At Monetary Scenarios we seek to keep out the noise of day-to-day news commentary, focusing instead on the unasked yet big questions which will likely shape market and economic outcomes. We do not wait until the eve of a general election to discuss its possible impact. Monopoly capitalism and cronyism are part of our everyday environment. And we do not subscribe to the blithe view often heard that geo-politics rarely impact markets except at crisis points.
We recognize China as a key element over the past quarter century in the spread of global monetary inflation, especially asset inflation. We also acknowledge the large and growing risks this now presents to financial markets. At Monetary Scenarios, therefore, we draw on decades of our own research experience in our ongoing analysis of Chinese monetary, credit and foreign exchange markets. This is all set against a perilous geo-political backdrop where competing domestic economic and political interest within nations may well continue to drive foreign policy.
Here at Monetary Scenarios our monetary analysis includes in-depth consideration of political content. Central bank independence of government is also viewed as a dying myth.
Central banks now collect vast amounts of monetary taxation – whether in the form of monetary repression tax or inflation tax. We rigorously seek to uncover these camouflaged taxes and their implications for asset market prices. Under conditions of asset inflation there are widespread illusions about how these taxes can be avoided. At Monetary Scenarios we dismantle these and other monetary illusions.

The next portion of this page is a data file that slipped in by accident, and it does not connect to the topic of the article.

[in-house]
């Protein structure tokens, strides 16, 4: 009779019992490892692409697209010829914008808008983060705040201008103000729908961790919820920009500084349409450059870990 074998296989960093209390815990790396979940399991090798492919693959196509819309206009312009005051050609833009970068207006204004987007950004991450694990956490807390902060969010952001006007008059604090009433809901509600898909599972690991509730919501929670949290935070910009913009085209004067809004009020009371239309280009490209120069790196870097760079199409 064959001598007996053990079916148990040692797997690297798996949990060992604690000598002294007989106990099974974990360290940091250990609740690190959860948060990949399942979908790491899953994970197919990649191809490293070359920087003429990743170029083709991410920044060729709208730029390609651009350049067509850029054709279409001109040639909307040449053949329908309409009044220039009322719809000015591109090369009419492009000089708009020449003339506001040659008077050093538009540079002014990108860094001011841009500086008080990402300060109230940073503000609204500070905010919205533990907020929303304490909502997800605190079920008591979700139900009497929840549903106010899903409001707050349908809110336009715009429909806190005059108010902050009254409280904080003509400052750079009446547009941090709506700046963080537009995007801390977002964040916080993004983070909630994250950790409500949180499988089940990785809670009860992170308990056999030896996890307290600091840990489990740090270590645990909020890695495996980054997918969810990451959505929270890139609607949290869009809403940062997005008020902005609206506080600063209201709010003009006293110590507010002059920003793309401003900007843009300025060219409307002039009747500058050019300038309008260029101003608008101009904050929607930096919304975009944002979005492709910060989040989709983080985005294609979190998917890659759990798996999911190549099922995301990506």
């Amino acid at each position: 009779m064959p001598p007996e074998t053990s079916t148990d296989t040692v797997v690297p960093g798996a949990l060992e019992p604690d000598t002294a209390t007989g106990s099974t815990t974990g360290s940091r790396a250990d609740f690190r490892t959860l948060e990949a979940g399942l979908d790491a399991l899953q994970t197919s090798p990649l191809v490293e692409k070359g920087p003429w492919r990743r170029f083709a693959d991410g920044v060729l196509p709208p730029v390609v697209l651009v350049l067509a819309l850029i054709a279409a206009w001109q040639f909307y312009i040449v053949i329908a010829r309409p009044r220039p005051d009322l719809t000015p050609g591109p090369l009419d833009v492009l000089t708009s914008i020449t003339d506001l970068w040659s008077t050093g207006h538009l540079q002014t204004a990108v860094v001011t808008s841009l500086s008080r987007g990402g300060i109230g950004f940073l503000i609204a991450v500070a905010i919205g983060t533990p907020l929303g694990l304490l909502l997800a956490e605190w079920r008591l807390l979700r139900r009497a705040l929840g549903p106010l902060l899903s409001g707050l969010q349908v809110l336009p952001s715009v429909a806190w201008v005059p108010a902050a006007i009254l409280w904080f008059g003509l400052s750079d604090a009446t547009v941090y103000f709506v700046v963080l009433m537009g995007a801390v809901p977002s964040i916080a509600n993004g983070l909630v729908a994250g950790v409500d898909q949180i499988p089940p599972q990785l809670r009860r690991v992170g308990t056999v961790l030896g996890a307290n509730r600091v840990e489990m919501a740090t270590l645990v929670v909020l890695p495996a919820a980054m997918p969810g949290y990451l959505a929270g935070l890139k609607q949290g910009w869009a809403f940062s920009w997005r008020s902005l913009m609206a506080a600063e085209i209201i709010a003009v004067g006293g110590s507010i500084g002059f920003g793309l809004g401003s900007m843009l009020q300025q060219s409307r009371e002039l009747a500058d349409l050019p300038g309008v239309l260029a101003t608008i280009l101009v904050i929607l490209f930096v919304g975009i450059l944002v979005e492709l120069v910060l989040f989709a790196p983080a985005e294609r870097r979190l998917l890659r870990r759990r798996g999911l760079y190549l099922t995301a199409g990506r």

When Keynes famously pronounced that “in the long run we are all dead”, he may have consciously let the genie out of the bottle. Short-termism whether in political or financial decision making seemed to be vindicated.
Governments often find justification for whatever course seems best suited to winning the next election with seemingly little regard for long run economic and political consequences.
Dangerously, financial markets often adopt a similar short-run philosophy with little incentive to either consider where present consensus might be wrong or avoid chasing momentum.
No-one can deny that luck runs exist, some may seem indefinite. But the long run can and often does short-circuit into the present. Readers of Monetary Scenarios should trust our analysis here will go to every length to avoid sacrificing meaningful long-term analysis.
We would all like to have access to a service which can forecast the future with 100 per cent accuracy. In realistic rather than fantasy mood we know that is not in the nature of the world – uncertainty is the essence.
The most rational and best way to cope with financial market uncertainty is to avoid speculation or a search for the unattainable. Better advised to seek out the best probabilistic vision – meaning the insightful drawing up of scenarios and assigning these scenarios probabilities.